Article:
The question: ‘what makes a good leader?’ is one that businesses and education experts have been attempting to answer for many years, but no one has yet hit on a consistently winning formula.
Throughout history, there have been numerous models for strong, effective leadership, but the characteristics for success in each case have been radically different, depending on the climate in which they were needed. This makes sense – what worked for Napoleon Bonaparte in battle may well not work so well for the likes of Amazon CEO and founder Jeff Bezos in today’s boardroom.
In a recent article on Business Because, Professor Michael Dickmann, Professor of International Human Resource Management at Cranfield School of Management, warns that the 21st century is going to be a particularly testing time for leaders, as they attempt to navigate challenges caused by rapid change in the political, technological and environmental spheres.
Professor Dickmann stresses the critical role that education providers play in equipping future leaders with the skills and tools they need to create agile organisations that can adapt to this coming change.
He said: “[Leaders] need to be really clued up in order to identify the opportunities that new technology is making available, and to seize those and exploit them. [They] need to be pragmatic, motivational and focused, creating agile organisations that can react to that changing context.”
Professor Dickmann believes the path to this skillset begins with a thorough understanding of oneself, one’s preferences and one’s ability to work with and influence others in a changing environment.
He explains: “You really need to identify your own strengths and weaknesses, and how you can maximise those to be effective long-term. This requires continuous insight and continuous learning.”
In an interview earlier this year, Cranfield alumnus Kester Scrope (MBA 2001), Chief Executive Officer at leading executive search firm Odgers Berndtson, described adapting to the fast pace of change as a challenge “everybody is wrestling with”.
He advised leaders to put their faith in the teams around them, saying: “I think the pace of change is simply too quick for one person to be able to understand all its ramifications, so you have got to be a leader who is very comfortable building a good team, and having a team you trust, will engage with and will empower. Because the idea that one person will be the fount of all knowledge and be able to flex quickly enough with these winds of change, I think is flawed.”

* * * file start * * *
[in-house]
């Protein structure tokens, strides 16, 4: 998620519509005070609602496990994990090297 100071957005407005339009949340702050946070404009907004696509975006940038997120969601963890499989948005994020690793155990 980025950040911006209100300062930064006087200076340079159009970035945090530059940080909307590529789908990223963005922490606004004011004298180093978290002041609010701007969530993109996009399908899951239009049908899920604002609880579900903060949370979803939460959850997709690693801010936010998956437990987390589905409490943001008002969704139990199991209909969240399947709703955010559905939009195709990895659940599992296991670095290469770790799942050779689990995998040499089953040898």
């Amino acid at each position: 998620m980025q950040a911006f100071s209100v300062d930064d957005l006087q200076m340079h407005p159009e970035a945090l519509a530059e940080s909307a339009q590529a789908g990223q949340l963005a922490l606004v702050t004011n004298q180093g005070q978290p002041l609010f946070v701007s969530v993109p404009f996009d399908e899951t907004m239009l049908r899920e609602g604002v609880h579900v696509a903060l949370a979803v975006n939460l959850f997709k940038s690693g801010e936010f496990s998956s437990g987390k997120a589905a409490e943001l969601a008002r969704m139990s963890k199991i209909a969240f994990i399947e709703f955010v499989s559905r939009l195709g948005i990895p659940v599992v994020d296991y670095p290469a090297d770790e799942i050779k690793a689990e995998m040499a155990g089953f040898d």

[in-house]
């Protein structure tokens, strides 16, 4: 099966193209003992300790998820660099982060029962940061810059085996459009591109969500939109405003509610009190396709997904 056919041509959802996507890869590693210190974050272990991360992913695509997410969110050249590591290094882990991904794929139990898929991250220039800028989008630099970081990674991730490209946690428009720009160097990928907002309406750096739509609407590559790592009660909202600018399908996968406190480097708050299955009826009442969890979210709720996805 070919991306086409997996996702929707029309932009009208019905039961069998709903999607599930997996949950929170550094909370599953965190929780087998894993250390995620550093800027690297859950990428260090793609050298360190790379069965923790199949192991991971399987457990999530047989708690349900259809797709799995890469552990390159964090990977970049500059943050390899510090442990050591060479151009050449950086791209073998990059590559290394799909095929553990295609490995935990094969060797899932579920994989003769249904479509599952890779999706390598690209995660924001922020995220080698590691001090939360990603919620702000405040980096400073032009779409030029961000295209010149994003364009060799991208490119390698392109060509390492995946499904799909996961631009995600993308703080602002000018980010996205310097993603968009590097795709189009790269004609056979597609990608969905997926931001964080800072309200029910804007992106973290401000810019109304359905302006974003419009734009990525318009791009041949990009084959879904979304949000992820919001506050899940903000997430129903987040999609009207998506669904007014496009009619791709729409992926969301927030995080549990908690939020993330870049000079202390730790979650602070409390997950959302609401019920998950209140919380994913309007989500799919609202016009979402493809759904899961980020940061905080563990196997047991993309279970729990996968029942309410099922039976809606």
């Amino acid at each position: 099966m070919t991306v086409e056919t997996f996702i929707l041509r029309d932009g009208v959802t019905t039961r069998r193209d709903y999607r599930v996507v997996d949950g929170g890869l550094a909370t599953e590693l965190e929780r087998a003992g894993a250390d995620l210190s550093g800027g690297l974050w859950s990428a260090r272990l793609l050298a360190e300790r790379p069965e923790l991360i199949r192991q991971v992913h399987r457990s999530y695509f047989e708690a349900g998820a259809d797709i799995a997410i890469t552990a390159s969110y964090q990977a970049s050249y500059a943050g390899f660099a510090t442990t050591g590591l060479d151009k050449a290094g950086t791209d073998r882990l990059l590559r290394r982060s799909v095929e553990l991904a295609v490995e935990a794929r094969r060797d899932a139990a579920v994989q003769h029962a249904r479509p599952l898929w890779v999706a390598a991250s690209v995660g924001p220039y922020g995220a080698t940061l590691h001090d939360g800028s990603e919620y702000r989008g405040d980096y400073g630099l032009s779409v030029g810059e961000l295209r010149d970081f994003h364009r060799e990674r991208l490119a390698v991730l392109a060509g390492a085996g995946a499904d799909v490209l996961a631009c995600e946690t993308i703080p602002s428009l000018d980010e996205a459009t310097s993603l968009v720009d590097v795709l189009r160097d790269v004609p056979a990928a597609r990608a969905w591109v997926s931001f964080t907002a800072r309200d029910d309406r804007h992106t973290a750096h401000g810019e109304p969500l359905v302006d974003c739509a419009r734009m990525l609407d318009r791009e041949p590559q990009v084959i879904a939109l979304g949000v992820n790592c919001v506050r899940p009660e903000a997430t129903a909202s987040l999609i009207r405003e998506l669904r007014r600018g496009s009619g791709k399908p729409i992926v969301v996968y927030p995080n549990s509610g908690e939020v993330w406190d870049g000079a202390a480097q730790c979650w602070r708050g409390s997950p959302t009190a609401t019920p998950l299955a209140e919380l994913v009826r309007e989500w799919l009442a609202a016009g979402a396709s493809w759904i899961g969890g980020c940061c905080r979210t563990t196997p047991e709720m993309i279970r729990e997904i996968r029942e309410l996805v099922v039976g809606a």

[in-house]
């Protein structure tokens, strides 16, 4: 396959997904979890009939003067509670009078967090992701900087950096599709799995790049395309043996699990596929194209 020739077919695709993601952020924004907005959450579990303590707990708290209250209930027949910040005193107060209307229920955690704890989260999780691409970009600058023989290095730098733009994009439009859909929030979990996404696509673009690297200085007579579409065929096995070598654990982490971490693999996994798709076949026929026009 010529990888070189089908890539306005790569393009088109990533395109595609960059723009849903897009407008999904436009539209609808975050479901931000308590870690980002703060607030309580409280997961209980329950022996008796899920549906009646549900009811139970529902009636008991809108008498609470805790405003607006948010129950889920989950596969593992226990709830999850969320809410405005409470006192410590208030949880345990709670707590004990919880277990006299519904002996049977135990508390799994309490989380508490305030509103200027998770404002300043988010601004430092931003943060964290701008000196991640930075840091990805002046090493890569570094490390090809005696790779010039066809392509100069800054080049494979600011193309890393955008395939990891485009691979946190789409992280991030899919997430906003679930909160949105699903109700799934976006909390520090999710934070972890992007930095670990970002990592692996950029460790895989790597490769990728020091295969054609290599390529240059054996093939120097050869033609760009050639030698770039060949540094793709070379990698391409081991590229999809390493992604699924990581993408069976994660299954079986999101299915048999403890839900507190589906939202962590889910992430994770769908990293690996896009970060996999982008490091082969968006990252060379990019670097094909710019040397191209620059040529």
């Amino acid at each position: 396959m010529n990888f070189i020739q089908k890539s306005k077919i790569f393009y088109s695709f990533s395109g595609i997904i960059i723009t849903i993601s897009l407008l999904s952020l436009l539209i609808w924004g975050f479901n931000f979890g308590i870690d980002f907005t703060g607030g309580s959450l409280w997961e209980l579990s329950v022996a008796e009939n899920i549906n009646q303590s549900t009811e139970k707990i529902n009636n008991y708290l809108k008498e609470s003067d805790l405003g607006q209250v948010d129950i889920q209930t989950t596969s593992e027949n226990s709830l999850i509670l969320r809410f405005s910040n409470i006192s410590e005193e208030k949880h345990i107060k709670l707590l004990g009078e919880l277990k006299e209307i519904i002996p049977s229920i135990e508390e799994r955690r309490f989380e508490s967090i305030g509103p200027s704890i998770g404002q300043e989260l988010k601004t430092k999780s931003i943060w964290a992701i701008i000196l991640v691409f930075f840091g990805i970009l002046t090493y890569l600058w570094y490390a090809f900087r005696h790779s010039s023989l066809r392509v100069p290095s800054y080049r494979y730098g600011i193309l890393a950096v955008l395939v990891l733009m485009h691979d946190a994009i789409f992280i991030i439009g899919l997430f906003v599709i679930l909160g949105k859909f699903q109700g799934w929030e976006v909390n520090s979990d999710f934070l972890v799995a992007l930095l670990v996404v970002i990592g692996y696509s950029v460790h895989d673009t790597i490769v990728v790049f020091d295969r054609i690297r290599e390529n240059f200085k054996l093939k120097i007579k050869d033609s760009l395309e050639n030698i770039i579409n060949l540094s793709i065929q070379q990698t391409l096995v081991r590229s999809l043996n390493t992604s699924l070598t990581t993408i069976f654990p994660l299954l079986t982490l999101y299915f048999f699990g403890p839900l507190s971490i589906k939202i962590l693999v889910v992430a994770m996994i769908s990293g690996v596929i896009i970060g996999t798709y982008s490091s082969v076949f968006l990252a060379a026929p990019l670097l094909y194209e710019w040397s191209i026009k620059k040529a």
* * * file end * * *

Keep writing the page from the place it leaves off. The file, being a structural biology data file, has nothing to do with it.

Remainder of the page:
Mr Scrope advised businesses to do away with ‘old’ ideas of powerful, strong, rigid leadership in favour of more flexible, collaborative approaches. He said: “The modern world requires much, much more flexibility: more willow trees than oak trees. Because the winds of change are so strong and oak trees can crack.”
Recognising this situation, Cranfield’s new Master’s in Management and Leadership, developed in partnership with Grant Thornton, aims to help future leaders prepare themselves to face some of the challenges change is likely to throw at them. The programme offers participants access to psychometric instruments they can use to help develop their self-awareness, ability to influence others and understanding of their place in a team.
Professor Dickmann is the course director, and says the aim of using psychometric tools is to encourage ongoing good practice: “We enable them to understand themselves, but we also use these tools so that they can reflect on these insights, understand others better, and master a large range of leadership challenges,” he explained.